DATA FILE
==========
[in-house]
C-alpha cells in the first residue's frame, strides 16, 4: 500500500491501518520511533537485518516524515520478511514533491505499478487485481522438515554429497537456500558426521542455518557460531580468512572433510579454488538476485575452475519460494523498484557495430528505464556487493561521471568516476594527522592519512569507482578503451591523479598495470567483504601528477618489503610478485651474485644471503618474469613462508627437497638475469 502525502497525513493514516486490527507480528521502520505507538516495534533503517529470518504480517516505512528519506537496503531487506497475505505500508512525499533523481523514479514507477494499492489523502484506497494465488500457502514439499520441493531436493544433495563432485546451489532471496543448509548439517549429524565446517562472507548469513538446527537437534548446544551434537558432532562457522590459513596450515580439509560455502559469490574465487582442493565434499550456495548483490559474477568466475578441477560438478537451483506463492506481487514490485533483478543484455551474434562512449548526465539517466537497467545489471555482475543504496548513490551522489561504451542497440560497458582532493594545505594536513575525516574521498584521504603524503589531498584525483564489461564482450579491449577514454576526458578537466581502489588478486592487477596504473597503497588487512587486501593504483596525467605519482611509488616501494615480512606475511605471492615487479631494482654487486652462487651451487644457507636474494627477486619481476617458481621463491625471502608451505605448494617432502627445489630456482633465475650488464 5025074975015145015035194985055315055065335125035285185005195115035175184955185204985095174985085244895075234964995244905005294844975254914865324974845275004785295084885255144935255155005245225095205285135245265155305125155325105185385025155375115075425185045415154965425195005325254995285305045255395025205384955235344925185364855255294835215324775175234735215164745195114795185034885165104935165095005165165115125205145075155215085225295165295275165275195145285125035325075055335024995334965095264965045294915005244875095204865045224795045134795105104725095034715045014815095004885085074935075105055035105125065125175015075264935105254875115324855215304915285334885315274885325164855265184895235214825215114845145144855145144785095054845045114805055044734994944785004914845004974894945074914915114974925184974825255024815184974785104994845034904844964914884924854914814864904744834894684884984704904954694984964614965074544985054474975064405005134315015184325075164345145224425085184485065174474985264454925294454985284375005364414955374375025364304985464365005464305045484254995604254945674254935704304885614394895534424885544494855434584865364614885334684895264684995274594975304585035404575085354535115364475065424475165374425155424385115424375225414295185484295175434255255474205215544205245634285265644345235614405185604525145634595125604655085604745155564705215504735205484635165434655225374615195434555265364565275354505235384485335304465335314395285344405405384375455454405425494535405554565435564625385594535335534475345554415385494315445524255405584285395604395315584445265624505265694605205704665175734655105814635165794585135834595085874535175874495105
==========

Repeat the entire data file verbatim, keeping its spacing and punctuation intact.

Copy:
[in-house]
C-alpha cells in the first residue's frame, strides 16, 4: 500500500491501518520511533537485518516524515520478511514533491505499478487485481522438515554429497537456500558426521542455518557460531580468512572433510579454488538476485575452475519460494523498484557495430528505464556487493561521471568516476594527522592519512569507482578503451591523479598495470567483504601528477618489503610478485651474485644471503618474469613462508627437497638475469 502525502497525513493514516486490527507480528521502520505507538516495534533503517529470518504480517516505512528519506537496503531487506497475505505500508512525499533523481523514479514507477494499492489523502484506497494465488500457502514439499520441493531436493544433495563432485546451489532471496543448509548439517549429524565446517562472507548469513538446527537437534548446544551434537558432532562457522590459513596450515580439509560455502559469490574465487582442493565434499550456495548483490559474477568466475578441477560438478537451483506463492506481487514490485533483478543484455551474434562512449548526465539517466537497467545489471555482475543504496548513490551522489561504451542497440560497458582532493594545505594536513575525516574521498584521504603524503589531498584525483564489461564482450579491449577514454576526458578537466581502489588478486592487477596504473597503497588487512587486501593504483596525467605519482611509488616501494615480512606475511605471492615487479631494482654487486652462487651451487644457507636474494627477486619481476617458481621463491625471502608451505605448494617432502627445489630456482633465475650488464 5025074975015145015035194985055315055065335125035285185005195115035175184955185204985095174985085244895075234964995244905005294844975254914865324974845275004785295084885255144935255155005245225095205285135245265155305125155325105185385025155375115075425185045415154965425195005325254995285305045255395025205384955235344925185364855255294835215324775175234735215164745195114795185034885165104935165095005165165115125205145075155215085225295165295275165275195145285125035325075055335024995334965095264965045294915005244875095204865045224795045134795105104725095034715045014815095004885085074935075105055035105125065125175015075264935105254875115324855215304915285334885315274885325164855265184895235214825215114845145144855145144785095054845045114805055044734994944785004914845004974894945074914915114974925184974825255024815184974785104994845034904844964914884924854914814864904744834894684884984704904954694984964614965074544985054474975064405005134315015184325075164345145224425085184485065174474985264454925294454985284375005364414955374375025364304985464365005464305045484254995604254945674254935704304885614394895534424885544494855434584865364614885334684895264684995274594975304585035404575085354535115364475065424475165374425155424385115424375225414295185484295175434255255474205215544205245634285265644345235614405185604525145634595125604655085604745155564705215504735205484635165434655225374615195434555265364565275354505235384485335304465335314395285344405405384375455454405425494535405554565435564625385594535335534475345554415385494315445524255405584285395604395315584445265624505265694605205704665175734655105814635165794585135834595085874535175874495105